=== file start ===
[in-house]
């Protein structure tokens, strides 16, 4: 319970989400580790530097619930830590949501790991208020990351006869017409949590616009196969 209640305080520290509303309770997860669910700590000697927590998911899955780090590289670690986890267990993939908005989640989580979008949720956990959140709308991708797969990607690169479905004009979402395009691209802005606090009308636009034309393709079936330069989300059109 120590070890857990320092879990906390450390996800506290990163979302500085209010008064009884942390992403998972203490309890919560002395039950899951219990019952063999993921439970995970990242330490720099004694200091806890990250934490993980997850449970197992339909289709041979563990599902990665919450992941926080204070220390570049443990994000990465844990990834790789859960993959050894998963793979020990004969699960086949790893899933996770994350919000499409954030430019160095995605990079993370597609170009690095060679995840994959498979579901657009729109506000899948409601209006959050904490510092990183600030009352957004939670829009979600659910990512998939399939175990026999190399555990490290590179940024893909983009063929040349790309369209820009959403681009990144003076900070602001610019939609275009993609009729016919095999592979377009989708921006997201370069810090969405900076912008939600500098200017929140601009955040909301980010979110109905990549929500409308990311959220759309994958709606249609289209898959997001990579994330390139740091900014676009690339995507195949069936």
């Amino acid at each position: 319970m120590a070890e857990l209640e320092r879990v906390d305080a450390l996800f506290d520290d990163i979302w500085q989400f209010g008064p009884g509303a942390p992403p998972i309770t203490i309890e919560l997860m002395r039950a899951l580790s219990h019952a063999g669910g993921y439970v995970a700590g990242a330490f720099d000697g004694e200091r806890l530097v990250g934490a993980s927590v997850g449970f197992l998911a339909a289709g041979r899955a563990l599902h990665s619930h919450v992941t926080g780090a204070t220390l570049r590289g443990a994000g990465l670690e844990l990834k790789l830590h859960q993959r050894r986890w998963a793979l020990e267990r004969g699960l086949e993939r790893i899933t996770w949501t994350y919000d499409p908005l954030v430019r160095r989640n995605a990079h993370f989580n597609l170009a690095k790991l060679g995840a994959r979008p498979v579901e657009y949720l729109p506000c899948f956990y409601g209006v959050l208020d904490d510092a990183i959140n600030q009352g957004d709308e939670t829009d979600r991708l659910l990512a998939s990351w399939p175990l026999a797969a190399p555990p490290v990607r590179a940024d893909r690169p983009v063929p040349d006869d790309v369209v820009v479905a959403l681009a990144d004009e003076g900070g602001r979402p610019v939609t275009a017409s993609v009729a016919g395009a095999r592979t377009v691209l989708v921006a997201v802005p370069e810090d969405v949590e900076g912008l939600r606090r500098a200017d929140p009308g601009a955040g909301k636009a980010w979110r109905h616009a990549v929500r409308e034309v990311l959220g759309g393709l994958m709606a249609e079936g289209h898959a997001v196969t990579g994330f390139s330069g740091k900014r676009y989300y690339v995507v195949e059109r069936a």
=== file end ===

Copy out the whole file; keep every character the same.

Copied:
[in-house]
């Protein structure tokens, strides 16, 4: 319970989400580790530097619930830590949501790991208020990351006869017409949590616009196969 209640305080520290509303309770997860669910700590000697927590998911899955780090590289670690986890267990993939908005989640989580979008949720956990959140709308991708797969990607690169479905004009979402395009691209802005606090009308636009034309393709079936330069989300059109 120590070890857990320092879990906390450390996800506290990163979302500085209010008064009884942390992403998972203490309890919560002395039950899951219990019952063999993921439970995970990242330490720099004694200091806890990250934490993980997850449970197992339909289709041979563990599902990665919450992941926080204070220390570049443990994000990465844990990834790789859960993959050894998963793979020990004969699960086949790893899933996770994350919000499409954030430019160095995605990079993370597609170009690095060679995840994959498979579901657009729109506000899948409601209006959050904490510092990183600030009352957004939670829009979600659910990512998939399939175990026999190399555990490290590179940024893909983009063929040349790309369209820009959403681009990144003076900070602001610019939609275009993609009729016919095999592979377009989708921006997201370069810090969405900076912008939600500098200017929140601009955040909301980010979110109905990549929500409308990311959220759309994958709606249609289209898959997001990579994330390139740091900014676009690339995507195949069936």
């Amino acid at each position: 319970m120590a070890e857990l209640e320092r879990v906390d305080a450390l996800f506290d520290d990163i979302w500085q989400f209010g008064p009884g509303a942390p992403p998972i309770t203490i309890e919560l997860m002395r039950a899951l580790s219990h019952a063999g669910g993921y439970v995970a700590g990242a330490f720099d000697g004694e200091r806890l530097v990250g934490a993980s927590v997850g449970f197992l998911a339909a289709g041979r899955a563990l599902h990665s619930h919450v992941t926080g780090a204070t220390l570049r590289g443990a994000g990465l670690e844990l990834k790789l830590h859960q993959r050894r986890w998963a793979l020990e267990r004969g699960l086949e993939r790893i899933t996770w949501t994350y919000d499409p908005l954030v430019r160095r989640n995605a990079h993370f989580n597609l170009a690095k790991l060679g995840a994959r979008p498979v579901e657009y949720l729109p506000c899948f956990y409601g209006v959050l208020d904490d510092a990183i959140n600030q009352g957004d709308e939670t829009d979600r991708l659910l990512a998939s990351w399939p175990l026999a797969a190399p555990p490290v990607r590179a940024d893909r690169p983009v063929p040349d006869d790309v369209v820009v479905a959403l681009a990144d004009e003076g900070g602001r979402p610019v939609t275009a017409s993609v009729a016919g395009a095999r592979t377009v691209l989708v921006a997201v802005p370069e810090d969405v949590e900076g912008l939600r606090r500098a200017d929140p009308g601009a955040g909301k636009a980010w979110r109905h616009a990549v929500r409308e034309v990311l959220g759309g393709l994958m709606a249609e079936g289209h898959a997001v196969t990579g994330f390139s330069g740091k900014r676009y989300y690339v995507v195949e059109r069936a």